In the past three weeks, I've been approached with a recurring question from concerned parents and caregivers spanning the globe, from the sun-drenched lands of Bangladesh and India to the snowy expanses of Edmonton in Canada - often hailed as the gateway to the North. The queries, draped in different linguistic robes but identical in essence, probe the potential link between birth complications and the development of muscular dystrophies. This widespread curiosity, intriguing in its geographic spread, seems to stem from a belief that challenges faced during birth, such as a newborn not crying immediately, might signal the onset of muscular dystrophies. However, this notion finds little backing in scientific literature. In this write-up, my objective is to dispel these doubts, offering trustworthy insights to clarify the connection between muscular dystrophies and birth complications. Muscular dystrophies, encompassing a spectrum of genetic disorders characterized by progressive muscle weakness, have long been scrutinized under the lens of medical research. Contrary to common misconceptions, most of these conditions do not have a direct link to birth-related complications. Instead, their genesis predominantly lies in genetic mutations, whether inherited or occurring spontaneously (de novo).
To start with, Duchenne Muscular Dystrophy (DMD) is one of the most common types of muscular dystrophies known and I have never come across evidence suggesting a connection with birth-related complications. Newborn screenings, particularly those measuring creatine kinase levels, have been instrumental in early detection but do not imply any association with birth difficulties. Peer-reviewed studies consistently show that DMD's initial symptoms typically appear between ages 2 to 5 years, well after the birth process.
The situation differs slightly with myotonic dystrophy. Research indicates that pregnancies in women with this condition can encounter complications due to the disease's impact on both the mother and the newborn. However, these issues arise more from the genetic disorder itself rather than acting as harbingers or indicators of the disease in the child.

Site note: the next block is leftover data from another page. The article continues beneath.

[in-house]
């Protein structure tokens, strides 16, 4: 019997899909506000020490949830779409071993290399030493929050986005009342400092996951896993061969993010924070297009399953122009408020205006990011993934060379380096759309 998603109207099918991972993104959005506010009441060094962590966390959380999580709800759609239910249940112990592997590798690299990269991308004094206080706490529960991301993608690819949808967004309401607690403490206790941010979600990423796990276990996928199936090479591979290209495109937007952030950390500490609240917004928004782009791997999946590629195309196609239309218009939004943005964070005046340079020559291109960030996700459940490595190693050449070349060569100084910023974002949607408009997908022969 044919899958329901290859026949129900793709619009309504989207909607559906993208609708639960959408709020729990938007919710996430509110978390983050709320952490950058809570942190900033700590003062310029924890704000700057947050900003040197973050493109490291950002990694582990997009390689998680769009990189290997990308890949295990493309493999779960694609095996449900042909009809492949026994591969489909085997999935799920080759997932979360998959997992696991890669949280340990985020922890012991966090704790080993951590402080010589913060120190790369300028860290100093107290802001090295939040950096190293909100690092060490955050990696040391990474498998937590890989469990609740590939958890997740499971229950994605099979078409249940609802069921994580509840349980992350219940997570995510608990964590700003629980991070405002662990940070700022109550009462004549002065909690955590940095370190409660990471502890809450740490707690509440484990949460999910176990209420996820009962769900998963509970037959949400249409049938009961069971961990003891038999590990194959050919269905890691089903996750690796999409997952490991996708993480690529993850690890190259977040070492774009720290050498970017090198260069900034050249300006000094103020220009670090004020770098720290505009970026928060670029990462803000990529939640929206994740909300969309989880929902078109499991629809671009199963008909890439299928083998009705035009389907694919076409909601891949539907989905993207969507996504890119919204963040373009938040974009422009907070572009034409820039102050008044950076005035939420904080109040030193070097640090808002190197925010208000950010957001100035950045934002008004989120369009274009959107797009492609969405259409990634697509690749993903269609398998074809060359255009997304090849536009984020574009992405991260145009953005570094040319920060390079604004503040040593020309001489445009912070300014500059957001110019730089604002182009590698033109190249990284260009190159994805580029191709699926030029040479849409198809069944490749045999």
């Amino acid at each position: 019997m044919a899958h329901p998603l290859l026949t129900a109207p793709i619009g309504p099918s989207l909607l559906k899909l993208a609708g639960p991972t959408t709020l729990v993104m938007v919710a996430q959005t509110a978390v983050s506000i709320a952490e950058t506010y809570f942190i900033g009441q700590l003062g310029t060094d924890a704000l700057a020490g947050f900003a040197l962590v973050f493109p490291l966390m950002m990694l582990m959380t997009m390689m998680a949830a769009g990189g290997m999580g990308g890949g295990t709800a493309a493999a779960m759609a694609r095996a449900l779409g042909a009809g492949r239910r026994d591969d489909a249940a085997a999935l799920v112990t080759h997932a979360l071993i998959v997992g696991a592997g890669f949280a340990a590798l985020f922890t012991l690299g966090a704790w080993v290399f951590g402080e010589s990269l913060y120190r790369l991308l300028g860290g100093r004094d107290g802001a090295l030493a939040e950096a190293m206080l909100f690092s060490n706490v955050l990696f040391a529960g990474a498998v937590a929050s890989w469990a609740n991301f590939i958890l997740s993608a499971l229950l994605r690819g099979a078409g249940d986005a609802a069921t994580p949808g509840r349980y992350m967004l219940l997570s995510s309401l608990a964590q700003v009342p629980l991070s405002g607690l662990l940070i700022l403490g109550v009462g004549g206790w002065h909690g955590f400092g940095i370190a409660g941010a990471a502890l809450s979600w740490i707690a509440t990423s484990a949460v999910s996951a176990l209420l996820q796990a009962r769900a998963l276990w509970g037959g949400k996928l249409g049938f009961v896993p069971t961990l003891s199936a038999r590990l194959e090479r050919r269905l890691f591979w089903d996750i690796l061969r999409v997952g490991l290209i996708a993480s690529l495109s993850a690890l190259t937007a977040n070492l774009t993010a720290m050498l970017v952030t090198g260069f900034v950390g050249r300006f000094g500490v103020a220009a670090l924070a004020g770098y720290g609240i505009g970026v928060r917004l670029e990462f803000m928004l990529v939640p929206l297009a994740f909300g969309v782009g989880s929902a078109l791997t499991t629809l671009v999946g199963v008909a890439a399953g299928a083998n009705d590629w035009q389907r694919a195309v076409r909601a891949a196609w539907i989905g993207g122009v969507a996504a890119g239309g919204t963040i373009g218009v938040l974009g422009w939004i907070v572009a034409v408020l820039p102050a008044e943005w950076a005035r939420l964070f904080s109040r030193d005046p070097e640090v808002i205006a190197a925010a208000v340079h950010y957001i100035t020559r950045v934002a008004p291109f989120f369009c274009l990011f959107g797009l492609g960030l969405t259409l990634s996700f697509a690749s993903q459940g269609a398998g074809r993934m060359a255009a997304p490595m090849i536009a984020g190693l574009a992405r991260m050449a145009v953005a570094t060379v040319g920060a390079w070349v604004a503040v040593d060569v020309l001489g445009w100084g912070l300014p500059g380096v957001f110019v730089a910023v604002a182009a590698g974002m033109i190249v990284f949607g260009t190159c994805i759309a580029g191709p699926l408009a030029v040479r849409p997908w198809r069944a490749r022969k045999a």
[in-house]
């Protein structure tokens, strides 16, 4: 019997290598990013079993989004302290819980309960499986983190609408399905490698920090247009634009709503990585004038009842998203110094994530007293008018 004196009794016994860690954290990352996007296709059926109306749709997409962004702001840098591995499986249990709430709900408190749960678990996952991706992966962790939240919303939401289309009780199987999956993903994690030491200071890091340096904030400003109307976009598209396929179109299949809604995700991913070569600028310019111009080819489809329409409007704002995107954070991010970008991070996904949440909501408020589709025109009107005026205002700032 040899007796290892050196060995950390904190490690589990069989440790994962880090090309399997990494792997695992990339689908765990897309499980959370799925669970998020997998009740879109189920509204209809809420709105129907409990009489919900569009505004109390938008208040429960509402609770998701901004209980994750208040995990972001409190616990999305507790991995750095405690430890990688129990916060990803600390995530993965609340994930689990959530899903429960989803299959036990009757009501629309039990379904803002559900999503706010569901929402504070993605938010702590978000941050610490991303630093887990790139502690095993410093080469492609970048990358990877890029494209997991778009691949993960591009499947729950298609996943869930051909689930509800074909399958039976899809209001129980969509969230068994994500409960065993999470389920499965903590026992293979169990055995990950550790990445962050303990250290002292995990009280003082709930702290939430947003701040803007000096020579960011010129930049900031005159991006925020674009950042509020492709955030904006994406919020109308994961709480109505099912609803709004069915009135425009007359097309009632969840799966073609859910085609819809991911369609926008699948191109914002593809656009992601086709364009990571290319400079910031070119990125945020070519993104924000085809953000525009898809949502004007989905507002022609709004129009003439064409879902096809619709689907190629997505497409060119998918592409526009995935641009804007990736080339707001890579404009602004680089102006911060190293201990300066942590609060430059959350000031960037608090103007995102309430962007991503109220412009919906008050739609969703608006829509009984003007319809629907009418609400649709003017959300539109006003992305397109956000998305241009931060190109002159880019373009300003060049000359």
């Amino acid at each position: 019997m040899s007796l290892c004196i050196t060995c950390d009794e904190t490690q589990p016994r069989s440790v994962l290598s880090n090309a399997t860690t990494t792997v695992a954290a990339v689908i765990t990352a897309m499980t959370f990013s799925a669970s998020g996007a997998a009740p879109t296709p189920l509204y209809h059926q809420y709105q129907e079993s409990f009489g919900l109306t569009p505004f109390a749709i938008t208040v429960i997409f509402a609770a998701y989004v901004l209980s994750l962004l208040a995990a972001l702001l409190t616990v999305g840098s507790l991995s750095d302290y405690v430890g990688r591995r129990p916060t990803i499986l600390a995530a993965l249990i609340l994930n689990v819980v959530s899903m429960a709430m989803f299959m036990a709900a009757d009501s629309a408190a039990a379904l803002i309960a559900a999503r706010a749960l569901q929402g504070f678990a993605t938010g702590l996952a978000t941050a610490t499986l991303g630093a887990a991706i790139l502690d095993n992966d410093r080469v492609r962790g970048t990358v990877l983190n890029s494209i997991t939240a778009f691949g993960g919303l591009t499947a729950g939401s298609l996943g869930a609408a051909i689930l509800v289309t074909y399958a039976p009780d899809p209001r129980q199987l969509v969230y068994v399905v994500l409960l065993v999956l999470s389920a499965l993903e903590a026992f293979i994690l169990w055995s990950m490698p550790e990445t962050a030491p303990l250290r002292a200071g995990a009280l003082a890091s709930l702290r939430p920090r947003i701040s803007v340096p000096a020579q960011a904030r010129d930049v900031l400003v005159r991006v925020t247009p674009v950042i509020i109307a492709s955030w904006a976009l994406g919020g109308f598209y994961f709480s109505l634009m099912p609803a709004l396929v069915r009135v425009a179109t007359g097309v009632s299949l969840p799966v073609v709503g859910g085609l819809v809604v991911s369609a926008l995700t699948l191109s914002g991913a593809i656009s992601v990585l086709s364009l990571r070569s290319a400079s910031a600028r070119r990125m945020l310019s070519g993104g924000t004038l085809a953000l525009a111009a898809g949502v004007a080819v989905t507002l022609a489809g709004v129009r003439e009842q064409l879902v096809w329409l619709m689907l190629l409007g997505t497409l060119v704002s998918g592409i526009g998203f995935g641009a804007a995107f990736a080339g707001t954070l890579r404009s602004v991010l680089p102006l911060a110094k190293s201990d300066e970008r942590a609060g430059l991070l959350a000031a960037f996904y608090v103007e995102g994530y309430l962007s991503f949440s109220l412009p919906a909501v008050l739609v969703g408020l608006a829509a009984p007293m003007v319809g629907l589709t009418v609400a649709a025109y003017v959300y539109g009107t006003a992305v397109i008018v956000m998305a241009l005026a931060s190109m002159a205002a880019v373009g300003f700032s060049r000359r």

Similarly, congenital muscular dystrophies, observable from birth and sometimes hinted at by symptoms like reduced fetal movements, owe their manifestation to genetic causes. Symptoms present at birth are not induced by the pregnancy or labor process but are inherent to the disorder’s genetic basis.
In cases of limb-girdle muscular dystrophies, affecting muscles primarily around the hips and shoulders, and facioscapulohumeral muscular dystrophy, impacting the face, shoulders, and upper arms, research has not established a direct correlation with birth complications. Symptoms of facioscapulohumeral muscular dystrophy often emerge only in adolescence or later, further disassociating them from birth-related incidents. Anecdotally, I personally am aware of two female patients with different types of limb-girdle muscular dystrophy who had multiple childbirths without complications, and their children were born healthy.
The onset and progression of muscular dystrophies are predominantly dictated by genetic factors rather than birth complications. Parents and caregivers must base their understanding on evidence-based information and seek guidance from healthcare professionals for accurate diagnoses and advice. As ongoing research continues to enhance our understanding of these disorders, we can provide more effective support and management for those affected by muscular dystrophies. By dispelling myths and disseminating accurate knowledge, we offer reassurance and informed care to families grappling with these complex genetic conditions.